Mayo ethnobotany : land, history, and traditional knowledge in northwest Mexico /
David Yetman and Thomas R. Van Devender.
Berkeley ; London : University of California Press, c2002.
xiii, 359 p. : ill., maps.
0520227212 (cloth : alk. paper)
More Details
Berkeley ; London : University of California Press, c2002.
0520227212 (cloth : alk. paper)
catalogue key
Includes bibliographical references and index.
A Look Inside
About the Author
Author Affiliation
David Yetman is Associate Research Social Scientist at The Southwest Center at the University of Arizona He is host of the PBS series The Desert Speaks Thomas R. Van Devender is Senior Research Scientist at the Arizona Sonora Desert Museum. He has published many articles on the ecology and evolution of the Sonoran desert and has done pioneering research to determine ancient climates and vegetation change through studies of packrat middens
Flap Copy
"David Yetman and Tom Van Devender and their Mayo consultants vividly bring to life a great depth of indigenous information in a thoroughly enjoyable and accessible manner. Here is a detailed account of a fast receding way of life from the arid edge of the American tropics presented by the leading researchers in the field. The Mayos are an enduring people and this book does them honor."--Richard Stephen Felger, Executive Director, Drylands Institute, Tucson, AZ "Yetman and Van Devender, with abundant help from their knowledgable ethnobotanical teachers, the Mayo Indians of southern Sonora, reveal the botanical secrets of a vanishing habitat. This book is invaluable for ethnobotanists, a treasure chest for tropical afficionados, and a delight to all those with a love of wild plants in wild habitats."--Paul S. Martin, Emeritus Professor of Geosciences, University of Arizona
Full Text Reviews
Appeared in Choice on 2002-07-01:
The Mayo people of Sinaloa and Sonora, Mexico live in one of the most unique and complex habitats in North America: the land where Sonoran desert vegetation merges into the rich and unique dry-forest of the west Mexican coast. The Mayo habitat ranges from coast and lagoon to high, rugged mountains. Like other Native American peoples, they know most of their plants well and have uses for all of the common and many of the rare ones. Researchers Yetman (Southwest Center, Univ. of Arizona) and Van Devender (Arizona Sonora Desert Museum) have spent many months over the past several years living with the Mayo and recording their plant uses. The result is an excellent, thorough, detailed study. Well written and illustrated with fine black-and-white photographs, it will satisfy the most demanding scholar but also entertain and enlighten casual tourists interested in "those weird-looking plants" along the main highways. The desperate need to conserve this rapidly declining flora is stressed throughout. This study complements similar works on neighboring peoples; the arid lands of northwest Mexico and the southwestern US are now probably the best-known areas of the world in terms of ethnobotany. Essential for specialists and serious students; highly recommended to anyone driving through Sinaloa. E. N. Anderson University of California, Riverside
This item was reviewed in:
Choice, July 2002
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Long Description
The Mayos, an indigenous people of northwestern Mexico, live in small towns spread over southern Sonora and northern Sinaloa, lands of remarkable biological diversity. Traditional Mayo knowledge is quickly being lost as this culture becomes absorbed into modern Mexico. Moreover, as big agriculture spreads into the region, the natural biodiversity of these lands is also rapidly disappearing. This engaging and accessible ethnobotany, based on hundreds of interviews with the Mayos and illustrated with the authors' strikingly beautiful photographs, helps preserve our knowledge of both an indigenous culture and an endangered environment. This book contains a comprehensive description of northwest Mexico's tropical deciduous forests and thornscrub on the traditional Mayo lands reaching from the Sea of CortÉs to the foothills of the Sierra Madre. The first half of the book is a highly readable account of the climate, geology, and vegetation of the region. The authors also provide a valuable history of the people, their language, culture, festival traditions, and plant use. The second half of the book is an annotated list of plants presenting the authors' detailed findings on plant use in Mayo culture.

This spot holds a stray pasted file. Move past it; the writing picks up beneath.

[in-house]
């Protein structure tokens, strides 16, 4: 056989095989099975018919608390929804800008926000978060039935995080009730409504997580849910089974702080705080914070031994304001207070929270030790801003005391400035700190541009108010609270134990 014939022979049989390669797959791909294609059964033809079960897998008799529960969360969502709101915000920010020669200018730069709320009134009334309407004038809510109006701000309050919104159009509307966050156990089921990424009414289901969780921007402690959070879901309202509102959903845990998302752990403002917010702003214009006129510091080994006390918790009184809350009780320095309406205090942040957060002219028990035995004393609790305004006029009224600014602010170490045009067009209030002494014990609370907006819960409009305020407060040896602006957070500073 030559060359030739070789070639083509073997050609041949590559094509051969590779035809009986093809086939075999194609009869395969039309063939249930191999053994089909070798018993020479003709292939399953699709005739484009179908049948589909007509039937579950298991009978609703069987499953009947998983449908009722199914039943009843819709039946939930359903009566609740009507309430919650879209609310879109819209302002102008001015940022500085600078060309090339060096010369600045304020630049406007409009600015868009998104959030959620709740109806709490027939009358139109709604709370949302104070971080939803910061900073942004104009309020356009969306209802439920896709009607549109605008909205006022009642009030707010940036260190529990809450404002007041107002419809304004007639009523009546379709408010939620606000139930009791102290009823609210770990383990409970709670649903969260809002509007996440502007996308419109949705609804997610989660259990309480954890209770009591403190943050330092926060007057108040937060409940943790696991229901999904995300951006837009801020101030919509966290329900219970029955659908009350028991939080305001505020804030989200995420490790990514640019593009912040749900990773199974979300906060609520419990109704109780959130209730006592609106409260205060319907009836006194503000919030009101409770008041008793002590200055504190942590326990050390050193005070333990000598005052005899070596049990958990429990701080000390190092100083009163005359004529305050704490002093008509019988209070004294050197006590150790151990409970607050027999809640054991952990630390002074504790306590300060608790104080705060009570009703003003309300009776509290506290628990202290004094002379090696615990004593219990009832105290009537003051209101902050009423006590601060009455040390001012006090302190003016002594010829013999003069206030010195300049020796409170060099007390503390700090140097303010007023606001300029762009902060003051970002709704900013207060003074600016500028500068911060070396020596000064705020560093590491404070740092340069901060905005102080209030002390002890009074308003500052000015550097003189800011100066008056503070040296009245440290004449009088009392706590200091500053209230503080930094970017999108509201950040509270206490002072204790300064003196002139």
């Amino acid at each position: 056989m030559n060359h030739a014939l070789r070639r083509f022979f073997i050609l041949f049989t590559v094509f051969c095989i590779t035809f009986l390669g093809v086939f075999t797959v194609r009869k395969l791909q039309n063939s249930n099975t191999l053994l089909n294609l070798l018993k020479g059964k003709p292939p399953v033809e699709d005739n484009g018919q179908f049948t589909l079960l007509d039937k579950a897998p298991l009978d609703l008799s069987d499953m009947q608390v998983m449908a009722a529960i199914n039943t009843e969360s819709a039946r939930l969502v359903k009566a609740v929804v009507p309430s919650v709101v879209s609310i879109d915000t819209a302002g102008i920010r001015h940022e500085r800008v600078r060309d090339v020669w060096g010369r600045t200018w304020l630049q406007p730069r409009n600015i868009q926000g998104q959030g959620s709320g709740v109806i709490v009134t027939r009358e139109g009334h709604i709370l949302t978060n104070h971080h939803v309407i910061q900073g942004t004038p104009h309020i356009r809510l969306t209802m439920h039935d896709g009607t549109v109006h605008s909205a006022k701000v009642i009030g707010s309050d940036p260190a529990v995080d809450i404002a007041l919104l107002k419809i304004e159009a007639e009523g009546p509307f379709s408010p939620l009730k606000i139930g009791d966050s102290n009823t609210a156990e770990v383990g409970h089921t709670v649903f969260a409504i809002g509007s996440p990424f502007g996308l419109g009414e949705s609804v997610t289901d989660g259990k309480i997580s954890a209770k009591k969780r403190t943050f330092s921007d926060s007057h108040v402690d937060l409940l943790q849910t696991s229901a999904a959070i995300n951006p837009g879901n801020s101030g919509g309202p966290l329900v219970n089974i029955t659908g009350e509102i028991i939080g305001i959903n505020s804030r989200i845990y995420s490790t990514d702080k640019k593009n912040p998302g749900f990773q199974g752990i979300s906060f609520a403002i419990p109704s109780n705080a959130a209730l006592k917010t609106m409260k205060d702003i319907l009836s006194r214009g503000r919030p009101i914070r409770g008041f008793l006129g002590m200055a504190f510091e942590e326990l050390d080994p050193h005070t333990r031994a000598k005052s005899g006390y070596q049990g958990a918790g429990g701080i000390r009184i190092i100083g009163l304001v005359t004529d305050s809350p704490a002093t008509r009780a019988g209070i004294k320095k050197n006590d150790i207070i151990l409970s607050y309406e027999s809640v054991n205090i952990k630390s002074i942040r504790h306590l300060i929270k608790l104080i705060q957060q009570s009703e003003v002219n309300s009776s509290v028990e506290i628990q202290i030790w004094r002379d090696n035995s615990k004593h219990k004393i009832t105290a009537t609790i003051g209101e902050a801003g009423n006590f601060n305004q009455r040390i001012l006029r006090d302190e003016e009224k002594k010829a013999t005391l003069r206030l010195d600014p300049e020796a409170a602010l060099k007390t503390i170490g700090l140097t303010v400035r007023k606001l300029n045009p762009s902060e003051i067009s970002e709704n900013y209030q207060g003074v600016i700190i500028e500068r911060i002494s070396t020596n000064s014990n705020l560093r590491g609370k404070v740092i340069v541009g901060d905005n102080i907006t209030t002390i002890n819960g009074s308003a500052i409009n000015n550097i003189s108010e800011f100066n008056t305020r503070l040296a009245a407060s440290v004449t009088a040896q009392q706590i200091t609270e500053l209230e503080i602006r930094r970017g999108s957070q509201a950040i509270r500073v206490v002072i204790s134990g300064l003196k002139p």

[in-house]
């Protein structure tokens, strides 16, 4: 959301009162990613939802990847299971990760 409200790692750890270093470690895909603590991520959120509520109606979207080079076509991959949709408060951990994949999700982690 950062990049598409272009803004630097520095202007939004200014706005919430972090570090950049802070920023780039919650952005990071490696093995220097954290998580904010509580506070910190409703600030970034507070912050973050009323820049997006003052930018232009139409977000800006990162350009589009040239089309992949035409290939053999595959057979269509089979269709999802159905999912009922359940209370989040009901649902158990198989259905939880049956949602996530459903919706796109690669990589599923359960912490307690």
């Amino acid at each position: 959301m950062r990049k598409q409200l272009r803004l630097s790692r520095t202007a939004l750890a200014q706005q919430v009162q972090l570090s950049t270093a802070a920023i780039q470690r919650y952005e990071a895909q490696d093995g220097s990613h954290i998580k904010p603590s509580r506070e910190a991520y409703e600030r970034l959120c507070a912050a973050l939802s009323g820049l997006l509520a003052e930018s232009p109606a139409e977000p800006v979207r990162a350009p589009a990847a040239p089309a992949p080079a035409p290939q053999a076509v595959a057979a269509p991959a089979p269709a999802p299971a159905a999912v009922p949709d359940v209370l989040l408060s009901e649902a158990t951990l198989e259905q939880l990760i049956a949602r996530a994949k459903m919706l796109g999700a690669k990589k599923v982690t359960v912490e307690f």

Main Description
An ethnobotany of the Mayo Indians in northwestern Mexico.
Bowker Data Service Summary
This text contains a comprehensive description of northwest Mexico's forests on the Mayo lands. It looks at the climate, geology, and vegetation of the region, and provides a history of the people, their language, culture and traditions.
Table of Contents
List of Illustrationsp. vii
Prefacep. xi
Acknowledgmentsp. xiii
The People and the Landp. 3
A Brief Ethnography of the Mayosp. 16
Historical and Contemporary Mayosp. 30
Plant and Animal Lifep. 62
Eight Plants That Make Mayos Mayosp. 79
Plant Usesp. 109
An Annotated List of Plantsp. 127
Mayo Region Place Names and Their Meaningsp. 273
Yoreme Consultantsp. 276
Gazetteer of the Mayo Regionp. 281
Mayo Plants Listed by Spanish Namep. 293
Mayo Plants Listed by Mayo Namep. 303
Glossary of Mayo and Spanish Termsp. 313
Notesp. 319
Works Citedp. 331
Indexp. 337
Table of Contents provided by Syndetics. All Rights Reserved.

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